"We don't respond to threats".
Google alleges that the Code also has an unfair arbitration process and that the 14-day algorithm notification required (under Section 52S, 52T, and 52U) will give news publishers special treatment.
Meanwhile, as CNN reports, yesterday Google agreed to pay news publications in France for use of their content. Google will now negotiate licensing agreements with individual publishers and compensate them based on a set of criteria.
Google Australia managing director Mel Silva warned a Senate committee in Canberra that the world-first media law was "unworkable" and would undermine the functioning of the internet.
But lawmakers challenged this, accusing Google of "blackmail" and bullying Australia for raising the reform.
Independent senator Rex Patrick was critical of Google's "threat", comparing the company to China.
She said the code's "biased arbitration model" also posed unmanageable financial and operational risks for Google.
Google has announced it is considering pulling out its search engine from Australia, following a law dispute with the country's government. From an advertiser's perspective, why pay for an ad with Rupert Murdoch's the Australian newspaper, the country's largest daily, when you can pay a platform like Facebook or Google that's presenting the news and capturing user eyeballs for a more extended period of time?
"We don't respond to threats", he told reporters in Brisbane.
Why is Australia pushing this law?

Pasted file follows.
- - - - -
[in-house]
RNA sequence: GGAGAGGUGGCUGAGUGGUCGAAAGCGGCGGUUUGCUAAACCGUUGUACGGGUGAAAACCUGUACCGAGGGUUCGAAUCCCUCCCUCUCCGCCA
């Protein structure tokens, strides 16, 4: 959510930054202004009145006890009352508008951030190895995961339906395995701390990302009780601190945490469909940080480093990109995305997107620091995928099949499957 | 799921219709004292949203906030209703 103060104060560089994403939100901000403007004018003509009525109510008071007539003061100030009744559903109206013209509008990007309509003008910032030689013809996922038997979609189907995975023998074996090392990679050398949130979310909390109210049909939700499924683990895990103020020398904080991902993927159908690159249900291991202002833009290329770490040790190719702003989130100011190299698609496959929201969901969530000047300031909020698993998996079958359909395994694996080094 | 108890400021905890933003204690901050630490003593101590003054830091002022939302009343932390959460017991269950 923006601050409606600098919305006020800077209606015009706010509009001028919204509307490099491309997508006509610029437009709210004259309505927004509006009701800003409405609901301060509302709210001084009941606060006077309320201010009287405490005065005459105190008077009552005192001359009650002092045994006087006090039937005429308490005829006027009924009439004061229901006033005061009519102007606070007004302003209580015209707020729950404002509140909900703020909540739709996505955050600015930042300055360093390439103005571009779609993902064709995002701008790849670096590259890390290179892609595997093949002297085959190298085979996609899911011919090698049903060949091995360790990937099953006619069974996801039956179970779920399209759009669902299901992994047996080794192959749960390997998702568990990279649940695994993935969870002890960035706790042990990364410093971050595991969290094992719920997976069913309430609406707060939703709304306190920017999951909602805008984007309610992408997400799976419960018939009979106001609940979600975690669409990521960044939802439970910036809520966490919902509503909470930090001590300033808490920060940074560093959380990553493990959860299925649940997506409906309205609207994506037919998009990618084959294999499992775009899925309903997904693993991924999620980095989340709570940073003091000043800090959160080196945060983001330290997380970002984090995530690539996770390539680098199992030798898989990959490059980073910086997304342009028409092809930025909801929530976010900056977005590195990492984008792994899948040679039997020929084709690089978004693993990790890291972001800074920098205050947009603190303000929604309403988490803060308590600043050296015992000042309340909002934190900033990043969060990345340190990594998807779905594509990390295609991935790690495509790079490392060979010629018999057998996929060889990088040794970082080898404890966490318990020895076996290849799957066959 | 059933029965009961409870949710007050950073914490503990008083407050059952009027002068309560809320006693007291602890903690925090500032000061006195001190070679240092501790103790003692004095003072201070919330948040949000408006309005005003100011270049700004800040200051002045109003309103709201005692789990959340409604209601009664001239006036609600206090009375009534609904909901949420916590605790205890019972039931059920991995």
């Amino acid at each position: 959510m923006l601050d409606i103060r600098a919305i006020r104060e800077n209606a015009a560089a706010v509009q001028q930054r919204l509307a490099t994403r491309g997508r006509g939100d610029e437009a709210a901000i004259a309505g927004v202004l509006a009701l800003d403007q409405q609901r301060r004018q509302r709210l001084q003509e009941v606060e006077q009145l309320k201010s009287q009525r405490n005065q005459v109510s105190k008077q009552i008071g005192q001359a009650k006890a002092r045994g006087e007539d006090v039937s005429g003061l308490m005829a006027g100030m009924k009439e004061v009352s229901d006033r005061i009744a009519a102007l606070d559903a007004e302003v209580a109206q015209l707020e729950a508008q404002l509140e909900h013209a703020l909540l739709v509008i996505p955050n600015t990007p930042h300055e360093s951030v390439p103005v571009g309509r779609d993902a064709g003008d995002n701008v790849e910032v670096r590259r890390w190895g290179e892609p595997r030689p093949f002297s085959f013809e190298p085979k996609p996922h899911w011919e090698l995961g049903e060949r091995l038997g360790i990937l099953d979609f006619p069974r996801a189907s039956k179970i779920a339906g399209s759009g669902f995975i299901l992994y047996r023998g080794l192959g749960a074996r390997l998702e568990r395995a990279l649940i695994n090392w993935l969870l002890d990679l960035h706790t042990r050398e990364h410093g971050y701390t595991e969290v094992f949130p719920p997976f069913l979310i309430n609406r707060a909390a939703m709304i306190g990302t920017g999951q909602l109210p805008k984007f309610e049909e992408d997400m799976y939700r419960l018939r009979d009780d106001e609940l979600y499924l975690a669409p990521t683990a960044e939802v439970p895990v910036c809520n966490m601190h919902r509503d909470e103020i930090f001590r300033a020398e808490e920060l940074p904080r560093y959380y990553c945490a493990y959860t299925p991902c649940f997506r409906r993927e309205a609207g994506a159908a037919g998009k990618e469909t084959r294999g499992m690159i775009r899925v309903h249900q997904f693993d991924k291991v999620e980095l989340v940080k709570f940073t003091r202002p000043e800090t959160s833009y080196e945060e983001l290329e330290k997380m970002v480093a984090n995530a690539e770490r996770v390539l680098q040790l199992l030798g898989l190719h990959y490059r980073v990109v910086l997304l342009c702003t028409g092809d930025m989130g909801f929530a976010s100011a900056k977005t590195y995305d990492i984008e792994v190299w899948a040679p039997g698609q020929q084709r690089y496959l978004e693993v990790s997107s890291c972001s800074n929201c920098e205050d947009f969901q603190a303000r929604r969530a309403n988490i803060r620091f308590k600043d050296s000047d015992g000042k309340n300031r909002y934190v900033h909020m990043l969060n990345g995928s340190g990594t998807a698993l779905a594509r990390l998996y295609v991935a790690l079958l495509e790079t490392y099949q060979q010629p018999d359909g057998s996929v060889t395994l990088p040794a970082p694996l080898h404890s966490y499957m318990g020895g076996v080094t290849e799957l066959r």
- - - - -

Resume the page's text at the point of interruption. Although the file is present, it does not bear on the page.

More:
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The Australian Competition and Consumer Commission (ACCC) estimates Google accounts for around 95 per cent of search traffic. "And people who want to work with that in Australia are very welcome".
Australian print media has recorded a 75 percent decline in advertising revenue since 2005, which had led to several news outlets either shutting down or resorting to job cuts and downscaling of operations.
However, this decision has not gone well with the search engines, especially Google.
Google has called the code overly broad and said that without revisions, offering even a limited search tool would be too risky.
Australia is nowhere near its biggest market.
Google's proposed solution to the situation is through the Google News Showcase, which is a licensing program through which news businesses publish and promote their stories online.
Google says it wants to help fund original, local journalism. It had then stopped showing news results that came from European publishers on their search results for the french users a year ago.
Facebook has likewise threatened to remove the ability to see or post news for its users in Australia.
The social media giant repeated that position on Friday, with executive Simon Milner telling the Senate hearing it was "a potential worse-case consequence".
Google and Facebook are definitely not happy. "They're signalling to other regulators they'll have a fight on their hands if they do this".
She also added that while this is not a favourable move, the company is not left with much choice.